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What do echo and reverbation have in common?

They are the reflection of sound waves, they are formed when sound waves meet a hard surface, they cause a repetition of the sound. The waves keep having the same frequency (the source doesn't change); They have the same speed and length as they had before the reflection, because the environment doesn't change. Is there anything else?

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2 Answers 2

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Echo and Reverberation are both types reflected sound. Echo typically refers to a single reflection that's from a surface that's large compared to the wave length and that produces a specular reflection (in contrast to a diffuse reflection). It creates a visible peak in the impulse response that's concentrated around a single point in time and doesn't temporarily overlap with other reflected sounds. An echo has a distinct time of arrival and direction of incidence.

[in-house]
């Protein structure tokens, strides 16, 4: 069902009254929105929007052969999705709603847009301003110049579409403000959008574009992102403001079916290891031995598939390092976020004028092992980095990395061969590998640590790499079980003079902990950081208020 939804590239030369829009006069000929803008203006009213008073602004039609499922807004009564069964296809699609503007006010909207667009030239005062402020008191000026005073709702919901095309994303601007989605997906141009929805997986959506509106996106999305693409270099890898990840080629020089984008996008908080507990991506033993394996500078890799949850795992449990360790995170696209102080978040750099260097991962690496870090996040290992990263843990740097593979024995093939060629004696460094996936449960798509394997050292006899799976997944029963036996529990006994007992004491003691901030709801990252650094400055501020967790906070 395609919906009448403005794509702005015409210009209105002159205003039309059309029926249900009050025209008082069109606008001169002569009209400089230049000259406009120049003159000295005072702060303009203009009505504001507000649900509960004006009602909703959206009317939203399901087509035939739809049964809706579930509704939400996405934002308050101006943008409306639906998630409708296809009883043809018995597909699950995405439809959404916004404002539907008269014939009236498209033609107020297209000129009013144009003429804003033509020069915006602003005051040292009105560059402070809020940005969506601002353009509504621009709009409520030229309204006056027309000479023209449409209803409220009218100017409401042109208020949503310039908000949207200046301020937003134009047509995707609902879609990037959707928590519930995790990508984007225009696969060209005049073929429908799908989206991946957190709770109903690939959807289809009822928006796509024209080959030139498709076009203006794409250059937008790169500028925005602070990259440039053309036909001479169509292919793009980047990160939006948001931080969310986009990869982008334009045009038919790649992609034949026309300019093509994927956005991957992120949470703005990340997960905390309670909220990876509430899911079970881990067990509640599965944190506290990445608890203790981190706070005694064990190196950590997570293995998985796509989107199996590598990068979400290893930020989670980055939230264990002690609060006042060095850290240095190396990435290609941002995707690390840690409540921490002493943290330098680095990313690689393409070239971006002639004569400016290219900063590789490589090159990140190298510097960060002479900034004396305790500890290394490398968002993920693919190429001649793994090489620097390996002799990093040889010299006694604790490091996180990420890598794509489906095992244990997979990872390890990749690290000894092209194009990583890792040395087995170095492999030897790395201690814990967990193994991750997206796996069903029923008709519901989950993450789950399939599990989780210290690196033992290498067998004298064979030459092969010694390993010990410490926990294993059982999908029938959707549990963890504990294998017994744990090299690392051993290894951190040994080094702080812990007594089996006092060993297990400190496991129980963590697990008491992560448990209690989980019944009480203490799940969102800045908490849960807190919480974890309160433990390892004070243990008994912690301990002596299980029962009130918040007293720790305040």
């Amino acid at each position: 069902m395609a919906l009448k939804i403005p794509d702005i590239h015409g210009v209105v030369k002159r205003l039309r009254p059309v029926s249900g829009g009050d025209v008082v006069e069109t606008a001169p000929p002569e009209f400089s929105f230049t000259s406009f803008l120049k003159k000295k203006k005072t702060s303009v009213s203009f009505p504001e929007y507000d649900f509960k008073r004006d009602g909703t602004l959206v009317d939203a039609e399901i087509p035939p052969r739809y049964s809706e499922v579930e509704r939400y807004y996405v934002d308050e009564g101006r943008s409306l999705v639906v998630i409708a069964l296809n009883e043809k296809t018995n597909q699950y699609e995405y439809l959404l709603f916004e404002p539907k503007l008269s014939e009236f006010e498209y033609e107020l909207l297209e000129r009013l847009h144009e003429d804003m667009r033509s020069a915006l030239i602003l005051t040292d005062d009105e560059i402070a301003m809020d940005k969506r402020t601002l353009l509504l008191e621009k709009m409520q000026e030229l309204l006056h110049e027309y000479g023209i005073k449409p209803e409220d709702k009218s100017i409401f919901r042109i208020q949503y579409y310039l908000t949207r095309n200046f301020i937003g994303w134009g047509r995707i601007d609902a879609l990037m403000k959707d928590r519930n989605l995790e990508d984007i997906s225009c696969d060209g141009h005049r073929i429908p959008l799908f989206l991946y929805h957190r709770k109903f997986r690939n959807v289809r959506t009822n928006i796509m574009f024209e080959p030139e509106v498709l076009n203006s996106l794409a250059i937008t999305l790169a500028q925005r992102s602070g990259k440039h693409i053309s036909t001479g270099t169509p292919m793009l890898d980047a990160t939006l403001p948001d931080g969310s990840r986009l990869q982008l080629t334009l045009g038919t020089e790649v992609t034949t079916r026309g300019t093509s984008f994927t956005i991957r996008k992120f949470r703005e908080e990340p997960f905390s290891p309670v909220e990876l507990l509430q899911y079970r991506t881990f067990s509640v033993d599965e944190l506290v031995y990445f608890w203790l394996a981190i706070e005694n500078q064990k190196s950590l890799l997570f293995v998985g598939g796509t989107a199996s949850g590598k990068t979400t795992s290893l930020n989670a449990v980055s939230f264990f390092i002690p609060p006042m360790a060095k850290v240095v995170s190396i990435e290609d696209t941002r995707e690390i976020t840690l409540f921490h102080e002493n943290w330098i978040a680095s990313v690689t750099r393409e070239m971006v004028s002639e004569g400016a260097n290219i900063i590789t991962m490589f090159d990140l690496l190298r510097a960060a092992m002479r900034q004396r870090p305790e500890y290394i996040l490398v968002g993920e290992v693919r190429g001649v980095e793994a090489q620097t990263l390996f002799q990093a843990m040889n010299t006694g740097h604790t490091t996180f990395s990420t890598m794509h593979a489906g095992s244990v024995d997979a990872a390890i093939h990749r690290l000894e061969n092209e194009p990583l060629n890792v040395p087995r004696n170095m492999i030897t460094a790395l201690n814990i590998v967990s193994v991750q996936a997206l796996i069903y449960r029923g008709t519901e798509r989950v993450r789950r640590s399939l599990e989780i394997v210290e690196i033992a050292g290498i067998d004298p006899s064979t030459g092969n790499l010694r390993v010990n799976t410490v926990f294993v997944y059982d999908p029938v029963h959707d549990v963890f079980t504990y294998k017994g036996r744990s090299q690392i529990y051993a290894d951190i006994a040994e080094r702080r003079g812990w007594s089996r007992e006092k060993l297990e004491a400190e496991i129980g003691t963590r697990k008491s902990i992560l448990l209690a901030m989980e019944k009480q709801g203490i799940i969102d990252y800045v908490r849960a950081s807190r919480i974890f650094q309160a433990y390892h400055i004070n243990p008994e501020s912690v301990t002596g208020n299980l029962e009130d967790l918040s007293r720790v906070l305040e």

Reverberation is the combination of multiple reflected sounds where the individual reflections are not discernible any more. The reflected sounds can be specular reflections, diffuse reflections, room modes, etc. In the impulse response reverberation is spread out over a significant amount of time, typically with an exponential decay. It's spatially diffuse, i.e. has no defined direction of incidence.

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Its like warm and hot. They are pretty much the same.

Reverberation is the echo you get in a small enclosed space. Echo is all echoes.

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  • $\begingroup$ The sound engineer's definition would be that echo is a recognisable repeat (or repeats) of a sound, however soon it occurs, while reverb is a diffuse mass of echoes which are not distinguishable from each other: 'slapback echo' for instance is the echo you get in a very small space, while 'arena reverb' is the reverberation you get in a huge space. So it's not -- at least to a sound engineer -- about the size of the space. $\endgroup$
    – user107153
    Commented May 29, 2016 at 18:34

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